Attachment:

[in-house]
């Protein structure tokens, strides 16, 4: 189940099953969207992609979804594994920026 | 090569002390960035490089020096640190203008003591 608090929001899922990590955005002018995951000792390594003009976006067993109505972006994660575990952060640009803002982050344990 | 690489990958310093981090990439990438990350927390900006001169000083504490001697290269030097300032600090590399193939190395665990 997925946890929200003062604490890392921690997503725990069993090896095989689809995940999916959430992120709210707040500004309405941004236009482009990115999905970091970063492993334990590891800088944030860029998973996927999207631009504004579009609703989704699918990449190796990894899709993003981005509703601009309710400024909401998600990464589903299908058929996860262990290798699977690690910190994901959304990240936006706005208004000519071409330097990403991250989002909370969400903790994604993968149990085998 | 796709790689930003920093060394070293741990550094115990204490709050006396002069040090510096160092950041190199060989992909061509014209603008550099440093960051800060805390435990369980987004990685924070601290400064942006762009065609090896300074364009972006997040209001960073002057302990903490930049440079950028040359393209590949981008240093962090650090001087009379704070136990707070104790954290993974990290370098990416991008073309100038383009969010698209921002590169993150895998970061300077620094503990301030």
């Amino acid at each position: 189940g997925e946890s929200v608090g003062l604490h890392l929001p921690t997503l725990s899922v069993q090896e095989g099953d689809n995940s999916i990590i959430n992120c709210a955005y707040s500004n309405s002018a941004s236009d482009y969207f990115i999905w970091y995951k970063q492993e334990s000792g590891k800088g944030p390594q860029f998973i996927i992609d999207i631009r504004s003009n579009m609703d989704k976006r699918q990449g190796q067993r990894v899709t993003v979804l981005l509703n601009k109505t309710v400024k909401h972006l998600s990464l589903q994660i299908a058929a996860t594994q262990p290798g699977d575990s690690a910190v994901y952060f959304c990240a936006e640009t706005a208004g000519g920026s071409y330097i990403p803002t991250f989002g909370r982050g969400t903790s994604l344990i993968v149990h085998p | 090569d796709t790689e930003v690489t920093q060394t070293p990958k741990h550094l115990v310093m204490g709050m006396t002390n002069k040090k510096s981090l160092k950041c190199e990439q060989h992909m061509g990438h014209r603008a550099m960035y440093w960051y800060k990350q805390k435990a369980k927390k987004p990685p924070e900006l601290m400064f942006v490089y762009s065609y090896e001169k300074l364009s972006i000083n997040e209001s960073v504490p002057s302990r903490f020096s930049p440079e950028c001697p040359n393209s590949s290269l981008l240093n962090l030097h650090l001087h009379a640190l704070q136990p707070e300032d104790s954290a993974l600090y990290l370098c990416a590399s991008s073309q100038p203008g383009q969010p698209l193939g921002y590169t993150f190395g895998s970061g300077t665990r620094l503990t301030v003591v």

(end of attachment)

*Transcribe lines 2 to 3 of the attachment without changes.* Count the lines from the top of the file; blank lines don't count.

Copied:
């Protein structure tokens, strides 16, 4: 189940099953969207992609979804594994920026 | 090569002390960035490089020096640190203008003591 608090929001899922990590955005002018995951000792390594003009976006067993109505972006994660575990952060640009803002982050344990 | 690489990958310093981090990439990438990350927390900006001169000083504490001697290269030097300032600090590399193939190395665990 997925946890929200003062604490890392921690997503725990069993090896095989689809995940999916959430992120709210707040500004309405941004236009482009990115999905970091970063492993334990590891800088944030860029998973996927999207631009504004579009609703989704699918990449190796990894899709993003981005509703601009309710400024909401998600990464589903299908058929996860262990290798699977690690910190994901959304990240936006706005208004000519071409330097990403991250989002909370969400903790994604993968149990085998 | 796709790689930003920093060394070293741990550094115990204490709050006396002069040090510096160092950041190199060989992909061509014209603008550099440093960051800060805390435990369980987004990685924070601290400064942006762009065609090896300074364009972006997040209001960073002057302990903490930049440079950028040359393209590949981008240093962090650090001087009379704070136990707070104790954290993974990290370098990416991008073309100038383009969010698209921002590169993150895998970061300077620094503990301030």
């Amino acid at each position: 189940g997925e946890s929200v608090g003062l604490h890392l929001p921690t997503l725990s899922v069993q090896e095989g099953d689809n995940s999916i990590i959430n992120c709210a955005y707040s500004n309405s002018a941004s236009d482009y969207f990115i999905w970091y995951k970063q492993e334990s000792g590891k800088g944030p390594q860029f998973i996927i992609d999207i631009r504004s003009n579009m609703d989704k976006r699918q990449g190796q067993r990894v899709t993003v979804l981005l509703n601009k109505t309710v400024k909401h972006l998600s990464l589903q994660i299908a058929a996860t594994q262990p290798g699977d575990s690690a910190v994901y952060f959304c990240a936006e640009t706005a208004g000519g920026s071409y330097i990403p803002t991250f989002g909370r982050g969400t903790s994604l344990i993968v149990h085998p | 090569d796709t790689e930003v690489t920093q060394t070293p990958k741990h550094l115990v310093m204490g709050m006396t002390n002069k040090k510096s981090l160092k950041c190199e990439q060989h992909m061509g990438h014209r603008a550099m960035y440093w960051y800060k990350q805390k435990a369980k927390k987004p990685p924070e900006l601290m400064f942006v490089y762009s065609y090896e001169k300074l364009s972006i000083n997040e209001s960073v504490p002057s302990r903490f020096s930049p440079e950028c001697p040359n393209s590949s290269l981008l240093n962090l030097h650090l001087h009379a640190l704070q136990p707070e300032d104790s954290a993974l600090y990290l370098c990416a590399s991008s073309q100038p203008g383009q969010p698209l193939g921002y590169t993150f190395g895998s970061g300077t665990r620094l503990t301030v003591v």